Mother (and Father) hood is a choice you make everyday to put someone else’s happiness and well-being ahead of your own, to teach the hard lessons, to do the right thing, even when you’re not sure what the right thing is.. and to forgive yourself over and over again for doing everything wrong.- Donna Bell
This month, I have been reading Susan Stiffelman’s Parenting Without Power Struggles. In her book, Susan talks a lot about the attachment needs of children at different stages and provides practical ways to meet those needs. She talks about the importance of connection with your child in terms of their healthy development, socialization and safe navigation through the challenges of adolescence. The book offers a lot of insight and practical advice, and is definitely worth a read. Come back soon for another Conscious Book Review.
When not reading or writing, I’ve been working on furthering my goal to be a more conscious parent, although the past few days have seen a bit of a return to my “pre-conscious” behavior, serving as a reminder of the importance of this journey. In my interactions with my daughter this month, I’ve been working on using the following mantras and conscious parenting techniques: “Connection or Rejection,” “Flowing with the Current,” and “Apologize and Forgive.”
Connection or Rejection
Inspired by Stiffelman’s book and the realization that my daughter is much happier and cooperative when we are connected, I’ve started to try to bring the awareness, or consideration, of connection into all of our interactions. Typically utilized in moments of frustration, I ask myself, “Connection or Rejection?” short for “Is she feeling rejected by my words and behaviors or are we still connected?”If, in the middle of a parenting moment, I ask that question and find the answer is “Rejection,” I try to pause and ask myself if there is a way I can address the situation through connection. An example of how this unfolds is typically when I find myself trying to command or demand that she does something and instead change to a more conscious, kind explanation of why I need something to be done. I find when I switch to connection, she is usually, if not always, more willing to cooperate.
Flowing with the Current
Another thing I’ve noticed as I interact with my children on a daily basis is that so much of our enjoyment of the situation depends on whether I am flowing in the direction they want to go or fighting their resistance to go in another direction. So much of our daily interactions with our children have to do with accomplishing certain tasks – getting dressed, brushing teeth, eating breakfast, getting out the door, cleaning up, eating meals, etc., and when our goals are the same, these things flow easily. However, when our goals are different – as they usually are in my household where my children’s most common goal is to play, start playing or keep playing – these interactions can lead to frustration and conflict.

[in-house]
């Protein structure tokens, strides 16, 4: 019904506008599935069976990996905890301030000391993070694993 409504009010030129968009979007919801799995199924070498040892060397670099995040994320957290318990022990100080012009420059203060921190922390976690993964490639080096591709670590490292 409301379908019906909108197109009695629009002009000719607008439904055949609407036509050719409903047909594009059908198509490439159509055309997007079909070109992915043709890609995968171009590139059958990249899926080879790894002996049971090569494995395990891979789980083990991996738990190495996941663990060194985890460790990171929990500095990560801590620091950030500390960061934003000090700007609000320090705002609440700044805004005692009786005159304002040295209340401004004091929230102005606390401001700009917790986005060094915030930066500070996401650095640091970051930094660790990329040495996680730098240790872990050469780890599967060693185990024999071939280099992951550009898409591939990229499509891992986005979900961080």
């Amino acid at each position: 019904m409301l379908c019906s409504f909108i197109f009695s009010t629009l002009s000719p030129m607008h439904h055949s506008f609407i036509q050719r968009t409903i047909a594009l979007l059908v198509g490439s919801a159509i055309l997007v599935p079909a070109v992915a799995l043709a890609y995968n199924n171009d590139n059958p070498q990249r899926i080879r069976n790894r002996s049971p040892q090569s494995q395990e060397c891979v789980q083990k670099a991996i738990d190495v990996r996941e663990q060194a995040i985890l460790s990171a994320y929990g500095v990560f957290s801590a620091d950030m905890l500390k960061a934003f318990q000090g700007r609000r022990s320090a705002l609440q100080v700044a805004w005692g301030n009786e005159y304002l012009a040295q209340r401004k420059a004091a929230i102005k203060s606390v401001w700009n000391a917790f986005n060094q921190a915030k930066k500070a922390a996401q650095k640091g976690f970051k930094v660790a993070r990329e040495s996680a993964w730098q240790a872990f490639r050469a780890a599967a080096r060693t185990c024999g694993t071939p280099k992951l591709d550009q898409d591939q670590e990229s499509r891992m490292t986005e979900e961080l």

This month, I’ve been trying to notice and appreciate those times when I am able to relax and flow with them (typically when we’re playing outside with no agenda or other place to be) and enjoy those moments. In times when I notice that I am struggling against the current of their collective desire to continue playing when we have something else to do or somewhere else to be, I try to think of a way to “Flow with the Current” and redirect them to where I need them to be through play. When I join them in their play and expand upon it to include whatever I need them to do, we typically experience a more consensual flow in that direction and everyone is all the more happy for it.
Apologize and Forgive
My third parenting practice for this month was something else entirely until today, when I stormed through the morning completely conscious (now – thanks to my consciousness habits) of my self-defeating behaviors but seemingly unable, or unwilling, to stop them until it was too late and the morning was lost in a a whirlwind of tears, frustrations and angry words. It was then that I remembered the healing power of a genuine apology.
Before dropping my daughter off at preschool, her little heart filled with sadness and the pain of a morning gone wrong, I stopped and apologized. I told her how sorry I was that I had gotten frustrated and acted on my feelings instead of choosing to be kind. I reminded her of how much I loved her and allowed her to talk about her feelings before setting her on her way for the day.
After she left, it took some time, but I eventually remembered the equally powerful salve of forgiveness, in this instance, for myself. As Leo Babauta of Zen Habits writes in The Miracle of Self-Compassion, forgiving yourself is an important practice to keep the negative tentacles of regret from pulling you back into the past and keeping you from moving forward and enjoying the present. So as parents, when we all inevitably make mistakes with our children and do or say things we regret, don’t forget the importance of the practice of “apologize and forgive.” For more on moving past mistakes and reconnecting with your children, read HERE.
I hope some of these parenting inspirations resonates with you this month. If you have any of your own conscious parenting tactics or resources to share, please comment below!
Thanks for Reading!